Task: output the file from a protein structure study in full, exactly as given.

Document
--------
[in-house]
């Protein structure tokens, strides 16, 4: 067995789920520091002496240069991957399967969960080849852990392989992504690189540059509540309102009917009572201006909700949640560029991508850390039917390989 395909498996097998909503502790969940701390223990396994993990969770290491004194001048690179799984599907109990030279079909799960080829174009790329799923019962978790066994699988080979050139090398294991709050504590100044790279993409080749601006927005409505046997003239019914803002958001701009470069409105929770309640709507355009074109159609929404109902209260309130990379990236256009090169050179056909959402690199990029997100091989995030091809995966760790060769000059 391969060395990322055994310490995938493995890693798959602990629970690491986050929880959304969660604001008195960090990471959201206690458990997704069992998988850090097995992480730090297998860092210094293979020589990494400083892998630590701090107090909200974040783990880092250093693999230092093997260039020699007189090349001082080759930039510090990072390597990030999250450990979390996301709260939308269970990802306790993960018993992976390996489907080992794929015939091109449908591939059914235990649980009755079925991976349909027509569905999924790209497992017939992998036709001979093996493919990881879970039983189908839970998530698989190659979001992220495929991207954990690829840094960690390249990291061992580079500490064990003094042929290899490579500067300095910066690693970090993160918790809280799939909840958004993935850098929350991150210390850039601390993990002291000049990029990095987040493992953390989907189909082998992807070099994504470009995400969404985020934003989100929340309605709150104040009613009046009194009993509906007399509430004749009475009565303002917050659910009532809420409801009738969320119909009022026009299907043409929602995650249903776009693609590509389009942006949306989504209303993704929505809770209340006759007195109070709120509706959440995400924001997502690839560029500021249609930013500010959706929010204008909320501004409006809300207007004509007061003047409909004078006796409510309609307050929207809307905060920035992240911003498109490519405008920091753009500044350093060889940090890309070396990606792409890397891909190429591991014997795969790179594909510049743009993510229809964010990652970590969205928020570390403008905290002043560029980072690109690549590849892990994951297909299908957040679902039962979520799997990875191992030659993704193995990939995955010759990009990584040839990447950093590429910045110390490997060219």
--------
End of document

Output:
[in-house]
């Protein structure tokens, strides 16, 4: 067995789920520091002496240069991957399967969960080849852990392989992504690189540059509540309102009917009572201006909700949640560029991508850390039917390989 395909498996097998909503502790969940701390223990396994993990969770290491004194001048690179799984599907109990030279079909799960080829174009790329799923019962978790066994699988080979050139090398294991709050504590100044790279993409080749601006927005409505046997003239019914803002958001701009470069409105929770309640709507355009074109159609929404109902209260309130990379990236256009090169050179056909959402690199990029997100091989995030091809995966760790060769000059 391969060395990322055994310490995938493995890693798959602990629970690491986050929880959304969660604001008195960090990471959201206690458990997704069992998988850090097995992480730090297998860092210094293979020589990494400083892998630590701090107090909200974040783990880092250093693999230092093997260039020699007189090349001082080759930039510090990072390597990030999250450990979390996301709260939308269970990802306790993960018993992976390996489907080992794929015939091109449908591939059914235990649980009755079925991976349909027509569905999924790209497992017939992998036709001979093996493919990881879970039983189908839970998530698989190659979001992220495929991207954990690829840094960690390249990291061992580079500490064990003094042929290899490579500067300095910066690693970090993160918790809280799939909840958004993935850098929350991150210390850039601390993990002291000049990029990095987040493992953390989907189909082998992807070099994504470009995400969404985020934003989100929340309605709150104040009613009046009194009993509906007399509430004749009475009565303002917050659910009532809420409801009738969320119909009022026009299907043409929602995650249903776009693609590509389009942006949306989504209303993704929505809770209340006759007195109070709120509706959440995400924001997502690839560029500021249609930013500010959706929010204008909320501004409006809300207007004509007061003047409909004078006796409510309609307050929207809307905060920035992240911003498109490519405008920091753009500044350093060889940090890309070396990606792409890397891909190429591991014997795969790179594909510049743009993510229809964010990652970590969205928020570390403008905290002043560029980072690109690549590849892990994951297909299908957040679902039962979520799997990875191992030659993704193995990939995955010759990009990584040839990447950093590429910045110390490997060219």